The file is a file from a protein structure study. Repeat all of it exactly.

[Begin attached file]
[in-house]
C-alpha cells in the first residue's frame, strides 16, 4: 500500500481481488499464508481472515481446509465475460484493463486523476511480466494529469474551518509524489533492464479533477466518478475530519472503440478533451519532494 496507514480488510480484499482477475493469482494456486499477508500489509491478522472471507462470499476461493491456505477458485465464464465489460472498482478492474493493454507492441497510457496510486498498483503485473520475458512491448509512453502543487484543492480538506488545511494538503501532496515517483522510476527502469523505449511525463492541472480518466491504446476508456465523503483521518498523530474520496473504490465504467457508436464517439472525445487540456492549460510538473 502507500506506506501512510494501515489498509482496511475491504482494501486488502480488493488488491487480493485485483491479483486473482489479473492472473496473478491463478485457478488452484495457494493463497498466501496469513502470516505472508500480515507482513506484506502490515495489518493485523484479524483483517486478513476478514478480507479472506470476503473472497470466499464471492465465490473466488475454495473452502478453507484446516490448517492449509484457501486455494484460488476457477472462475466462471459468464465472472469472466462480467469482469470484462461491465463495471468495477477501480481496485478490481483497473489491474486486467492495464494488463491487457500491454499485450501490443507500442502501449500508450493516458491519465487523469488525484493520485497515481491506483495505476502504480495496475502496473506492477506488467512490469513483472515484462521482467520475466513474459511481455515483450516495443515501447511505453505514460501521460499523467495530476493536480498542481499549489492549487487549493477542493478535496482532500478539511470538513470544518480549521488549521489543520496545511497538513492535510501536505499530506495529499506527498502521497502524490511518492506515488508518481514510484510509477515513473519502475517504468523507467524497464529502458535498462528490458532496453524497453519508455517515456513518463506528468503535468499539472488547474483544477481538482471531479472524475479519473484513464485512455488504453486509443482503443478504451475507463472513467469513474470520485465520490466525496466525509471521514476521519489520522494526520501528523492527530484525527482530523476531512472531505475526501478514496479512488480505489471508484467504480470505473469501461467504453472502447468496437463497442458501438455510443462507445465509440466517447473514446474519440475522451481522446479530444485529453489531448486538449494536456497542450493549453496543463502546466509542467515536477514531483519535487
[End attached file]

[in-house]
C-alpha cells in the first residue's frame, strides 16, 4: 500500500481481488499464508481472515481446509465475460484493463486523476511480466494529469474551518509524489533492464479533477466518478475530519472503440478533451519532494 496507514480488510480484499482477475493469482494456486499477508500489509491478522472471507462470499476461493491456505477458485465464464465489460472498482478492474493493454507492441497510457496510486498498483503485473520475458512491448509512453502543487484543492480538506488545511494538503501532496515517483522510476527502469523505449511525463492541472480518466491504446476508456465523503483521518498523530474520496473504490465504467457508436464517439472525445487540456492549460510538473 502507500506506506501512510494501515489498509482496511475491504482494501486488502480488493488488491487480493485485483491479483486473482489479473492472473496473478491463478485457478488452484495457494493463497498466501496469513502470516505472508500480515507482513506484506502490515495489518493485523484479524483483517486478513476478514478480507479472506470476503473472497470466499464471492465465490473466488475454495473452502478453507484446516490448517492449509484457501486455494484460488476457477472462475466462471459468464465472472469472466462480467469482469470484462461491465463495471468495477477501480481496485478490481483497473489491474486486467492495464494488463491487457500491454499485450501490443507500442502501449500508450493516458491519465487523469488525484493520485497515481491506483495505476502504480495496475502496473506492477506488467512490469513483472515484462521482467520475466513474459511481455515483450516495443515501447511505453505514460501521460499523467495530476493536480498542481499549489492549487487549493477542493478535496482532500478539511470538513470544518480549521488549521489543520496545511497538513492535510501536505499530506495529499506527498502521497502524490511518492506515488508518481514510484510509477515513473519502475517504468523507467524497464529502458535498462528490458532496453524497453519508455517515456513518463506528468503535468499539472488547474483544477481538482471531479472524475479519473484513464485512455488504453486509443482503443478504451475507463472513467469513474470520485465520490466525496466525509471521514476521519489520522494526520501528523492527530484525527482530523476531512472531505475526501478514496479512488480505489471508484467504480470505473469501461467504453472502447468496437463497442458501438455510443462507445465509440466517447473514446474519440475522451481522446479530444485529453489531448486538449494536456497542450493549453496543463502546466509542467515536477514531483519535487